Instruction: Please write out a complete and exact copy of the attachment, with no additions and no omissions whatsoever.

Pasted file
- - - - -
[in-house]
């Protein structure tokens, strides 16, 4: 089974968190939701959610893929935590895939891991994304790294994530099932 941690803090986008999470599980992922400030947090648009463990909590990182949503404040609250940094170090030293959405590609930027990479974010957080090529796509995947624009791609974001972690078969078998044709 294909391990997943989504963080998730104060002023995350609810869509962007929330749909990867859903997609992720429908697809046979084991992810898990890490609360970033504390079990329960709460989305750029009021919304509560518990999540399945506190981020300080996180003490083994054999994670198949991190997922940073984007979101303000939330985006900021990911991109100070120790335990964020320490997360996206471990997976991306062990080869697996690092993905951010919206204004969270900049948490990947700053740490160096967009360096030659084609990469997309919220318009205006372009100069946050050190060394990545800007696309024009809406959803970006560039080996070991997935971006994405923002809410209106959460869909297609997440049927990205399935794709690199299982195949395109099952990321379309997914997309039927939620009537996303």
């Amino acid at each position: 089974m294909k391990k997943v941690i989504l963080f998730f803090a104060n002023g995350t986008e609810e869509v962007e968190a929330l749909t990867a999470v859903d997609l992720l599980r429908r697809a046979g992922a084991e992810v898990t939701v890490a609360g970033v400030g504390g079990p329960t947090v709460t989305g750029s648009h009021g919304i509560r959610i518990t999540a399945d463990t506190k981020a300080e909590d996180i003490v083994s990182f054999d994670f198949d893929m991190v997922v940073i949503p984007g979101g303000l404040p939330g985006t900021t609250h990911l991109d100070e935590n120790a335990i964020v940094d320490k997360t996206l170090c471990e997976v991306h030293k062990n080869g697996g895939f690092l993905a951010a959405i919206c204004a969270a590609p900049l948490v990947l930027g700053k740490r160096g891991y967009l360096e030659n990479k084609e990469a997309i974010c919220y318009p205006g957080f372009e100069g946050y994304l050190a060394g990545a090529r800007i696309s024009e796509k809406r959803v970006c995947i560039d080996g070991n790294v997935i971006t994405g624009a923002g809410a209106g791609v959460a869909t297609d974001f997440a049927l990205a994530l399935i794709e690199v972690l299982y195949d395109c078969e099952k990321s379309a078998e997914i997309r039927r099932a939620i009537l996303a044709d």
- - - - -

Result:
[in-house]
């Protein structure tokens, strides 16, 4: 089974968190939701959610893929935590895939891991994304790294994530099932 941690803090986008999470599980992922400030947090648009463990909590990182949503404040609250940094170090030293959405590609930027990479974010957080090529796509995947624009791609974001972690078969078998044709 294909391990997943989504963080998730104060002023995350609810869509962007929330749909990867859903997609992720429908697809046979084991992810898990890490609360970033504390079990329960709460989305750029009021919304509560518990999540399945506190981020300080996180003490083994054999994670198949991190997922940073984007979101303000939330985006900021990911991109100070120790335990964020320490997360996206471990997976991306062990080869697996690092993905951010919206204004969270900049948490990947700053740490160096967009360096030659084609990469997309919220318009205006372009100069946050050190060394990545800007696309024009809406959803970006560039080996070991997935971006994405923002809410209106959460869909297609997440049927990205399935794709690199299982195949395109099952990321379309997914997309039927939620009537996303």
């Amino acid at each position: 089974m294909k391990k997943v941690i989504l963080f998730f803090a104060n002023g995350t986008e609810e869509v962007e968190a929330l749909t990867a999470v859903d997609l992720l599980r429908r697809a046979g992922a084991e992810v898990t939701v890490a609360g970033v400030g504390g079990p329960t947090v709460t989305g750029s648009h009021g919304i509560r959610i518990t999540a399945d463990t506190k981020a300080e909590d996180i003490v083994s990182f054999d994670f198949d893929m991190v997922v940073i949503p984007g979101g303000l404040p939330g985006t900021t609250h990911l991109d100070e935590n120790a335990i964020v940094d320490k997360t996206l170090c471990e997976v991306h030293k062990n080869g697996g895939f690092l993905a951010a959405i919206c204004a969270a590609p900049l948490v990947l930027g700053k740490r160096g891991y967009l360096e030659n990479k084609e990469a997309i974010c919220y318009p205006g957080f372009e100069g946050y994304l050190a060394g990545a090529r800007i696309s024009e796509k809406r959803v970006c995947i560039d080996g070991n790294v997935i971006t994405g624009a923002g809410a209106g791609v959460a869909t297609d974001f997440a049927l990205a994530l399935i794709e690199v972690l299982y195949d395109c078969e099952k990321s379309a078998e997914i997309r039927r099932a939620i009537l996303a044709d």